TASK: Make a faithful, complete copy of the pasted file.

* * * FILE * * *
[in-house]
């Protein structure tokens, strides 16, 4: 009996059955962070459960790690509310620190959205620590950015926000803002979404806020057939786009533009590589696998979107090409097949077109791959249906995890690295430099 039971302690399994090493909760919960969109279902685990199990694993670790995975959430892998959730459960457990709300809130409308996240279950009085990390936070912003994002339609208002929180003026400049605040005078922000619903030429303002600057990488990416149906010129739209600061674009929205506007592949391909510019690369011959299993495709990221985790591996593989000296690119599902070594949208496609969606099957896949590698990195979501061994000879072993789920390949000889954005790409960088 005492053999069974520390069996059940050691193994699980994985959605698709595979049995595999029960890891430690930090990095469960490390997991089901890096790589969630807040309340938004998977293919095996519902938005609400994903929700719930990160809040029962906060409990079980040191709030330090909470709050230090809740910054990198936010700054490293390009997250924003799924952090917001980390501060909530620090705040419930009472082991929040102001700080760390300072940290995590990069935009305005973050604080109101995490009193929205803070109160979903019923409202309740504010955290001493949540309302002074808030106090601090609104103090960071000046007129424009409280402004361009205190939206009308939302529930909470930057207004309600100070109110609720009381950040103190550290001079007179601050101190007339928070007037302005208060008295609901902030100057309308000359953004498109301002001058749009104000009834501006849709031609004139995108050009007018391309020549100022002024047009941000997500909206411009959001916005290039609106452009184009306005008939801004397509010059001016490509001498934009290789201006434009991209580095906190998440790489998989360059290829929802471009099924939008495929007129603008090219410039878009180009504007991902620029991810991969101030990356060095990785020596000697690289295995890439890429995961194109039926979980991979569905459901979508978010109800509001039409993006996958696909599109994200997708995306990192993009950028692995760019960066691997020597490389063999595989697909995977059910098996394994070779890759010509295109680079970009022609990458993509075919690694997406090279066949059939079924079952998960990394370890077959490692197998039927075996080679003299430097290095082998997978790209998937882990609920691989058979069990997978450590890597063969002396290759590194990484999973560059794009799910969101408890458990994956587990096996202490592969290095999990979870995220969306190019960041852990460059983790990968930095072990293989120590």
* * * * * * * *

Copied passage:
[in-house]
């Protein structure tokens, strides 16, 4: 009996059955962070459960790690509310620190959205620590950015926000803002979404806020057939786009533009590589696998979107090409097949077109791959249906995890690295430099 039971302690399994090493909760919960969109279902685990199990694993670790995975959430892998959730459960457990709300809130409308996240279950009085990390936070912003994002339609208002929180003026400049605040005078922000619903030429303002600057990488990416149906010129739209600061674009929205506007592949391909510019690369011959299993495709990221985790591996593989000296690119599902070594949208496609969606099957896949590698990195979501061994000879072993789920390949000889954005790409960088 005492053999069974520390069996059940050691193994699980994985959605698709595979049995595999029960890891430690930090990095469960490390997991089901890096790589969630807040309340938004998977293919095996519902938005609400994903929700719930990160809040029962906060409990079980040191709030330090909470709050230090809740910054990198936010700054490293390009997250924003799924952090917001980390501060909530620090705040419930009472082991929040102001700080760390300072940290995590990069935009305005973050604080109101995490009193929205803070109160979903019923409202309740504010955290001493949540309302002074808030106090601090609104103090960071000046007129424009409280402004361009205190939206009308939302529930909470930057207004309600100070109110609720009381950040103190550290001079007179601050101190007339928070007037302005208060008295609901902030100057309308000359953004498109301002001058749009104000009834501006849709031609004139995108050009007018391309020549100022002024047009941000997500909206411009959001916005290039609106452009184009306005008939801004397509010059001016490509001498934009290789201006434009991209580095906190998440790489998989360059290829929802471009099924939008495929007129603008090219410039878009180009504007991902620029991810991969101030990356060095990785020596000697690289295995890439890429995961194109039926979980991979569905459901979508978010109800509001039409993006996958696909599109994200997708995306990192993009950028692995760019960066691997020597490389063999595989697909995977059910098996394994070779890759010509295109680079970009022609990458993509075919690694997406090279066949059939079924079952998960990394370890077959490692197998039927075996080679003299430097290095082998997978790209998937882990609920691989058979069990997978450590890597063969002396290759590194990484999973560059794009799910969101408890458990994956587990096996202490592969290095999990979870995220969306190019960041852990460059983790990968930095072990293989120590």